Tommy Lasorda is synonymous with the Dodgers, but his lifetime in blue might have become a career in brown. For about five weeks nearly 70 years ago, Lasorda spent a spring training with St. Louis.
Heading into the 1953 season, Lasorda was 25 years old, and pitched in the Dodgers’ farm system for four years. The previous three years were with Triple-A Montreal, with Lasorda going 35-17 with a 3.35 ERA in 489 innings.
But he couldn’t yet breakthrough to the majors on a team that won the most games in the National League over the previous three seasons. Opportunity came in the form of a trade, or rather a sale. The St. Louis Browns purchased Lasorda and shortstop Billy Hunter from the Dodgers. The sale price was somewhere between $120,000 (a 2003 article by Rick Hummel in the St. Louis Post-Dispatch mentioned $50,000 for Lasorda and $70,000 for Hunter) and $140,000 (from They Bled Blue, Jason Turbow’s book on the 1981 Dodgers).
The Associated Press report noted the sale of Lasorda was conditional that he made the Browns roster. First Lasorda had to report to San Bernardino, California, where the Browns held their spring training.
The other subplot was Browns owner Bill Veeck trying to move out of St. Louis, where the Browns were the little brother of the winning Cardinals. In mid-March 1953, the Braves announced their move from Boston, where they ranked eighth in the eight-team National League in attendance in the previous two seasons, to Milwaukee, where they would lead the NL in attendance the next six years, before the Dodgers moved west.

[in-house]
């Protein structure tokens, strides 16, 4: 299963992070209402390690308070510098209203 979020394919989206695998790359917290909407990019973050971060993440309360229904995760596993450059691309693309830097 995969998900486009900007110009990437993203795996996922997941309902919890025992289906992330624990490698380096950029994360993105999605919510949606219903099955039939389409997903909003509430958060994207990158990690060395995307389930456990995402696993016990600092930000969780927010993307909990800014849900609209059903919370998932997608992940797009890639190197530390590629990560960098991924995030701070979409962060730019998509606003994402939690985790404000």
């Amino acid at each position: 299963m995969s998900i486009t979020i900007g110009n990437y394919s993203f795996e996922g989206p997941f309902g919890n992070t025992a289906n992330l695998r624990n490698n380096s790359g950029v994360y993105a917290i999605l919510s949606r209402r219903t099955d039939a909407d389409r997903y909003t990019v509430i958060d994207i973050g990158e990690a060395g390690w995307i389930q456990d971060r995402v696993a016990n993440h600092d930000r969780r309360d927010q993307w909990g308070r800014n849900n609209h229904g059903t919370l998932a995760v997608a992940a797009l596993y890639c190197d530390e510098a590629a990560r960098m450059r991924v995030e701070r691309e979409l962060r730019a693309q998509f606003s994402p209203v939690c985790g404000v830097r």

The Browns were trying to move to Baltimore, which posed two problems. For one, the American League owners weren’t as willing to approve such a move as the NL owners did for the Braves. And the Orioles were a Triple-A team in Baltimore, a minor league affiliate of the Phillies.
International League executive Jack Dunn told the Baltimore Sun on March 14, 1953, “This thing isn’t a strong possibility, as I’ve heard and read. Too many things can happen to stop it. If the American League says no, if our league says no, if I say no, if Veeck says no, or if Mayor D’Alessandro says no, there’ll be no move.”
Both former Dodgers with the Browns were from Pennsylvania, Lasorda from Norristown and Hunter from Punxsutawney. Lasorda told the Baltimore Sun he had some International League experience pitching in Baltimore. “That’s not too far from my home,” Lasorda said. “I’d like to play close to home — Norristown, Pa. — but that’s a tough park. I won only two or three games here in three years, but I would try it.”
As it turned out, Lasorda did pitch well enough that spring to finally reach the majors. On the train ride from San Bernardino to St. Louis, Browns pitching coach Harry Brecheen told Lasorda that he made the team, and would join a rotation that also included fellow rookie Don Larsen, Dick Littlefield, Virgil Trucks, and Brecheen.
But the ride took a turn during a stop in Phoenix, when manager Marty Marion called Lasorda into his room. From Hummel in the St. Louis Post-Dispatch in 2003:
But also waiting in Marion’s room was Veeck. The controversial, financially taxed owner told Lasorda he had been promised $2 million to move to Baltimore but that the New York Yankees had blocked the move at that point.
“I’ve got to turn you back,” said Veeck.
Veeck hadn’t yet paid the agreed-upon transfer fee to Brooklyn, so Lasorda was returned to the Dodgers, or rather to Montreal, where he had his best season to date in 1953, winning 17 games with a 2.81 ERA in 208 innings.
Lasorda finally reached the majors in 1954, and pitched for parts of two seasons with Brooklyn and part of 1956 with the Kansas City A’s. By 1957, Lasorda was back with the Dodgers, where he stayed for the next 64 years.
Lasorda pitched 14 years in the minors, and nine of them were in Montreal, including before and after his spring 1953 tryst with the Browns. Lasorda in Montreal was 107-57 with a 3.45 ERA in 1,461 innings.
The less-controversial Browns move to Baltimore eventually came to fruition one year later, but only after Veeck sold the team. But a number of histories could have been altered had Lasorda remained with the Browns for more than just one spring training.